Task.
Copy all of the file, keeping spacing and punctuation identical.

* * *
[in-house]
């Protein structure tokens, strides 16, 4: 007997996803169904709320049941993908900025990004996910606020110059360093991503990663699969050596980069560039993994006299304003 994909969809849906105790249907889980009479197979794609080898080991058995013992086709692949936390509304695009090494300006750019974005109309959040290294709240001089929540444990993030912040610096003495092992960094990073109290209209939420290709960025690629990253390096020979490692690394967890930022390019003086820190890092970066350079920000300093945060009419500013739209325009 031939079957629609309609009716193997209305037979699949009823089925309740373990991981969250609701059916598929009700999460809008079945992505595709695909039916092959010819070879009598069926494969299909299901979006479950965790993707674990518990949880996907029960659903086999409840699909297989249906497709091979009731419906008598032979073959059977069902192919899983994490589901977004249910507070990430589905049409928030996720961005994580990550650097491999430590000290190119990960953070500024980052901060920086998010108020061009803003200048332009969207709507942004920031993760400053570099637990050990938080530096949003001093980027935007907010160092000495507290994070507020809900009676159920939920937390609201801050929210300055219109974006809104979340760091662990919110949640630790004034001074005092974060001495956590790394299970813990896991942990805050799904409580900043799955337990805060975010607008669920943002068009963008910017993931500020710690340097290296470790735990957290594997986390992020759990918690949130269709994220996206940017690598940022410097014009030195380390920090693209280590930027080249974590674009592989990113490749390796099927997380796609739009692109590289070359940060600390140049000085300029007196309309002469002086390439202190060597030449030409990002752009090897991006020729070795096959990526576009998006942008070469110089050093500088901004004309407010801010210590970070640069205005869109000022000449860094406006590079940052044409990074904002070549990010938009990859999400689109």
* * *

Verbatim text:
[in-house]
């Protein structure tokens, strides 16, 4: 007997996803169904709320049941993908900025990004996910606020110059360093991503990663699969050596980069560039993994006299304003 994909969809849906105790249907889980009479197979794609080898080991058995013992086709692949936390509304695009090494300006750019974005109309959040290294709240001089929540444990993030912040610096003495092992960094990073109290209209939420290709960025690629990253390096020979490692690394967890930022390019003086820190890092970066350079920000300093945060009419500013739209325009 031939079957629609309609009716193997209305037979699949009823089925309740373990991981969250609701059916598929009700999460809008079945992505595709695909039916092959010819070879009598069926494969299909299901979006479950965790993707674990518990949880996907029960659903086999409840699909297989249906497709091979009731419906008598032979073959059977069902192919899983994490589901977004249910507070990430589905049409928030996720961005994580990550650097491999430590000290190119990960953070500024980052901060920086998010108020061009803003200048332009969207709507942004920031993760400053570099637990050990938080530096949003001093980027935007907010160092000495507290994070507020809900009676159920939920937390609201801050929210300055219109974006809104979340760091662990919110949640630790004034001074005092974060001495956590790394299970813990896991942990805050799904409580900043799955337990805060975010607008669920943002068009963008910017993931500020710690340097290296470790735990957290594997986390992020759990918690949130269709994220996206940017690598940022410097014009030195380390920090693209280590930027080249974590674009592989990113490749390796099927997380796609739009692109590289070359940060600390140049000085300029007196309309002469002086390439202190060597030449030409990002752009090897991006020729070795096959990526576009998006942008070469110089050093500088901004004309407010801010210590970070640069205005869109000022000449860094406006590079940052044409990074904002070549990010938009990859999400689109």